Safety and Regulatory Codes and Requirements The good news is that the safety and regulatory requirements are known to the providers of off-board chargers. Therefore, any products that meet these technical targets qualify. However, the know-how to design-in these requirements into the system is limited. So, the knowledge of topics like galvanic and high-voltage isolation, EMI/EMC, and product design practices that the automotive industry is familiar with are not widely known outside the automotive industry, and the automotive industry (OEMs and the supply chain) keeps these closely guarded as competitive information. This creates another barrier between the automotive manufacturers and product manufacturers, with little or no understanding of these principles of designing safety-critical systems. As to Flex Power Controls, automotive industry power electronics design practices and robust system engineering practices are in its design DNA.

Grid-parallel versus grid-forming operation is a new topic for most of the industry. Therefore, the design and operational know-how are even more limited. This is because the entire DER industry for intelligent inverters, stationary storage systems, PV inverters, and V2G equipment providers has only focused on grid-parallel operation, with little thought given to grid-forming inverters modes, let alone enabling a dynamic switching capability The reason for this was that the grid resources were only envisioned to support the grid dynamic imbalance between supply and demand by injecting active/reactive power, while the grid was operational. Smart inverters that are grid-tied cannot operate during the power outage. Most of the V2G bidirectional charging equipment that is UL certified is also based on this grid-tied operation, only capable of operating in grid-parallel mode. Therefore, these vendors were caught off guard when the landscape suddenly shifted to make V2H/V2B (Vehicle to Building) and the backup power operation to be the primary market entry use cases.  This meant that the vendors only certified to operate in grid-parallel modes have had to add significant componentry to their systems, and this has added parts and complexity. In the case of SPIN, Flex Power Controls designed it to be a home power system first, i.e., V2H mode was the primary mode of operation, with the capability to switch on the fly to grid-following, if the opportunity presents itself. This was based on the dominant logic that the primary opportunity for a large vehicle battery to provide guaranteed benefit to the vehicle owner is during power outages, while the infrequent use of the vehicle batteries not affecting their life or warranty much, if at all.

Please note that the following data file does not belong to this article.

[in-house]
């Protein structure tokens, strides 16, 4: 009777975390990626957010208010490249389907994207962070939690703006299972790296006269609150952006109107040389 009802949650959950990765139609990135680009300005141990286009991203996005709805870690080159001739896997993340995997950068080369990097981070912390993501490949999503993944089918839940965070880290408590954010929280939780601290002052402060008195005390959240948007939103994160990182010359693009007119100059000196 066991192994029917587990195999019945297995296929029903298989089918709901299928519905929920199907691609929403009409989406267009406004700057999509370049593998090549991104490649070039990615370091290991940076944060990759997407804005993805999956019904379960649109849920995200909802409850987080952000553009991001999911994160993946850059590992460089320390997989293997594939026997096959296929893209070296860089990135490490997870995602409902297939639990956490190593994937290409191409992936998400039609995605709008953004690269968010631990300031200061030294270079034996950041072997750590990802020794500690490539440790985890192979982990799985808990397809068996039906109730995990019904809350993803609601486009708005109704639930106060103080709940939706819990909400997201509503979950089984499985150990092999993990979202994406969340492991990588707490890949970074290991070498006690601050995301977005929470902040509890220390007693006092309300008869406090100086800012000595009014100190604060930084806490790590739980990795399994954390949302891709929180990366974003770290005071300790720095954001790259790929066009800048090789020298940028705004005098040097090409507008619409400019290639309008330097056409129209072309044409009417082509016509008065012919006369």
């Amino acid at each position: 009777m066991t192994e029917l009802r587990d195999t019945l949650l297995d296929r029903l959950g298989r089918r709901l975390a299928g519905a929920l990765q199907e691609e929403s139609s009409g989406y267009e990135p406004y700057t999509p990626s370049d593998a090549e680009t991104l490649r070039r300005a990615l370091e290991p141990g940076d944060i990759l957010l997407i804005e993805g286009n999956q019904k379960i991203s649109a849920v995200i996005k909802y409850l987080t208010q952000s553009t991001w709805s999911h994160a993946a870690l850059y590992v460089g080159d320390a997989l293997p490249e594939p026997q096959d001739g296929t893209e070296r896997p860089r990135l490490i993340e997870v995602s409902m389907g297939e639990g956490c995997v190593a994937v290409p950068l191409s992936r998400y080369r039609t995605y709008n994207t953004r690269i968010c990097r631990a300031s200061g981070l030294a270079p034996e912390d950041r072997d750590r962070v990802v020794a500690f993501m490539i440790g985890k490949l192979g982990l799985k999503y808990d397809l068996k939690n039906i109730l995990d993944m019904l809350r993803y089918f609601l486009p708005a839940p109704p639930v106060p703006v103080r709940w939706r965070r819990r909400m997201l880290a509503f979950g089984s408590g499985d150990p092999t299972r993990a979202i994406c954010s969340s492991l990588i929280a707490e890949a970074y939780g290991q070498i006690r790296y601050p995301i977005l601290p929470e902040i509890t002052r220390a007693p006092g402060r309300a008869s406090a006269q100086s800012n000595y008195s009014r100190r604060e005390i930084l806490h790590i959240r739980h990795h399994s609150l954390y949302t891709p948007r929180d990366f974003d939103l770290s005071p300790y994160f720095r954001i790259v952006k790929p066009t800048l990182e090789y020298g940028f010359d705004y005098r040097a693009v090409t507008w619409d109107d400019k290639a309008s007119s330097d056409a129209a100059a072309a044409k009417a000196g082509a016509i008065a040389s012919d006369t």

4. Resiliency, Automatic Mode Switching between Grid Parallel and Grid-Forming Modes:

Providing backup power without human intervention is needed in order for consumers to embrace V2H/V2G. SPIN automatically senses the power outage and works with the utility-side switch to convert itself into a grid-forming inverter with the help of an integrated, rechargeable, black-start battery, facilitating the control power supply during the transition. SPIN automatically reverts to the grid-parallel mode upon energy restoration from the utility. Furthermore, SPIN allows local solar PV to keep operating in the grid parallel mode against the SPIN grid-forming inverter, to provide power to the home and charge the EV battery at the same time. The logic as to how to manage the energy from the grid and from the solar array is contained within the SPIN master controller and in the cloud. So, it can continue to provide whole-home energy without so much as a glitch.